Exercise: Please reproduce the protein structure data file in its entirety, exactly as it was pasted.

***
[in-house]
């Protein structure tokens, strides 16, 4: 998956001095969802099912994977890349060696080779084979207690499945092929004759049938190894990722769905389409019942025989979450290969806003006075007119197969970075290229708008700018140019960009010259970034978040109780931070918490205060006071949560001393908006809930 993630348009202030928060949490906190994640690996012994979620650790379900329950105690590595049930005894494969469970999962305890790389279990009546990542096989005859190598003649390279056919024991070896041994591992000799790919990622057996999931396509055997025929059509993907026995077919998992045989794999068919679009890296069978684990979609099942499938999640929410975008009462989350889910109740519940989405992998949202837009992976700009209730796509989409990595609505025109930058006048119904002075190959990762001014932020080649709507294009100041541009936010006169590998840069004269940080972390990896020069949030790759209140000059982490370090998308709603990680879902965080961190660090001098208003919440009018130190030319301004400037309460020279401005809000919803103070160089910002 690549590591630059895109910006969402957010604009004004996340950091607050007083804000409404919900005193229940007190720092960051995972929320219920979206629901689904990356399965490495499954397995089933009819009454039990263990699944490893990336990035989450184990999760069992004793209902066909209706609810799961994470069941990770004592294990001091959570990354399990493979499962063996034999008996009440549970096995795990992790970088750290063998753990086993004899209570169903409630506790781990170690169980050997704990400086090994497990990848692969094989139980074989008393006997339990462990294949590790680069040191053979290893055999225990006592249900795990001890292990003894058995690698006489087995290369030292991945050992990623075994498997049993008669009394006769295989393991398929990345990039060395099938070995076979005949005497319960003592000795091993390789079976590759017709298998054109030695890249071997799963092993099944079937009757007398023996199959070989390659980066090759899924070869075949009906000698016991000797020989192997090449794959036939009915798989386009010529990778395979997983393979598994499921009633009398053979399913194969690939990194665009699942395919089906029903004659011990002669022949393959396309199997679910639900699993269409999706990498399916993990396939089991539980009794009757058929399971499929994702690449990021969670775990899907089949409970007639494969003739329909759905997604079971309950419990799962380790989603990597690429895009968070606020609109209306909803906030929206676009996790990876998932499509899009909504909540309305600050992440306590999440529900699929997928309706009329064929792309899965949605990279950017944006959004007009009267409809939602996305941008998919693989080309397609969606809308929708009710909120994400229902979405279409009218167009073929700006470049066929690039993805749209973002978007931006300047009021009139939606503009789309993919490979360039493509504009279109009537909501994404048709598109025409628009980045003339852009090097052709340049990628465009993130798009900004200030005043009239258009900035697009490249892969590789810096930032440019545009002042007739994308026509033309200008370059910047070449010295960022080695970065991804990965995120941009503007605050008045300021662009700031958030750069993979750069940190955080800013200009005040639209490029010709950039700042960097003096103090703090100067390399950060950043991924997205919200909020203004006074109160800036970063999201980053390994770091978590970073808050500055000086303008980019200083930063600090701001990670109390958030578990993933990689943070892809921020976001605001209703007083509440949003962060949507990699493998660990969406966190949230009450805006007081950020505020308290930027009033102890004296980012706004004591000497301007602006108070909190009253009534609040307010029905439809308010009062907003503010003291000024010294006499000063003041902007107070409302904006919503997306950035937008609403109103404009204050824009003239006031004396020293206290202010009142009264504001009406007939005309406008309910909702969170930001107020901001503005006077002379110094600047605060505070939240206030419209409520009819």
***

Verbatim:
[in-house]
């Protein structure tokens, strides 16, 4: 998956001095969802099912994977890349060696080779084979207690499945092929004759049938190894990722769905389409019942025989979450290969806003006075007119197969970075290229708008700018140019960009010259970034978040109780931070918490205060006071949560001393908006809930 993630348009202030928060949490906190994640690996012994979620650790379900329950105690590595049930005894494969469970999962305890790389279990009546990542096989005859190598003649390279056919024991070896041994591992000799790919990622057996999931396509055997025929059509993907026995077919998992045989794999068919679009890296069978684990979609099942499938999640929410975008009462989350889910109740519940989405992998949202837009992976700009209730796509989409990595609505025109930058006048119904002075190959990762001014932020080649709507294009100041541009936010006169590998840069004269940080972390990896020069949030790759209140000059982490370090998308709603990680879902965080961190660090001098208003919440009018130190030319301004400037309460020279401005809000919803103070160089910002 690549590591630059895109910006969402957010604009004004996340950091607050007083804000409404919900005193229940007190720092960051995972929320219920979206629901689904990356399965490495499954397995089933009819009454039990263990699944490893990336990035989450184990999760069992004793209902066909209706609810799961994470069941990770004592294990001091959570990354399990493979499962063996034999008996009440549970096995795990992790970088750290063998753990086993004899209570169903409630506790781990170690169980050997704990400086090994497990990848692969094989139980074989008393006997339990462990294949590790680069040191053979290893055999225990006592249900795990001890292990003894058995690698006489087995290369030292991945050992990623075994498997049993008669009394006769295989393991398929990345990039060395099938070995076979005949005497319960003592000795091993390789079976590759017709298998054109030695890249071997799963092993099944079937009757007398023996199959070989390659980066090759899924070869075949009906000698016991000797020989192997090449794959036939009915798989386009010529990778395979997983393979598994499921009633009398053979399913194969690939990194665009699942395919089906029903004659011990002669022949393959396309199997679910639900699993269409999706990498399916993990396939089991539980009794009757058929399971499929994702690449990021969670775990899907089949409970007639494969003739329909759905997604079971309950419990799962380790989603990597690429895009968070606020609109209306909803906030929206676009996790990876998932499509899009909504909540309305600050992440306590999440529900699929997928309706009329064929792309899965949605990279950017944006959004007009009267409809939602996305941008998919693989080309397609969606809308929708009710909120994400229902979405279409009218167009073929700006470049066929690039993805749209973002978007931006300047009021009139939606503009789309993919490979360039493509504009279109009537909501994404048709598109025409628009980045003339852009090097052709340049990628465009993130798009900004200030005043009239258009900035697009490249892969590789810096930032440019545009002042007739994308026509033309200008370059910047070449010295960022080695970065991804990965995120941009503007605050008045300021662009700031958030750069993979750069940190955080800013200009005040639209490029010709950039700042960097003096103090703090100067390399950060950043991924997205919200909020203004006074109160800036970063999201980053390994770091978590970073808050500055000086303008980019200083930063600090701001990670109390958030578990993933990689943070892809921020976001605001209703007083509440949003962060949507990699493998660990969406966190949230009450805006007081950020505020308290930027009033102890004296980012706004004591000497301007602006108070909190009253009534609040307010029905439809308010009062907003503010003291000024010294006499000063003041902007107070409302904006919503997306950035937008609403109103404009204050824009003239006031004396020293206290202010009142009264504001009406007939005309406008309910909702969170930001107020901001503005006077002379110094600047605060505070939240206030419209409520009819």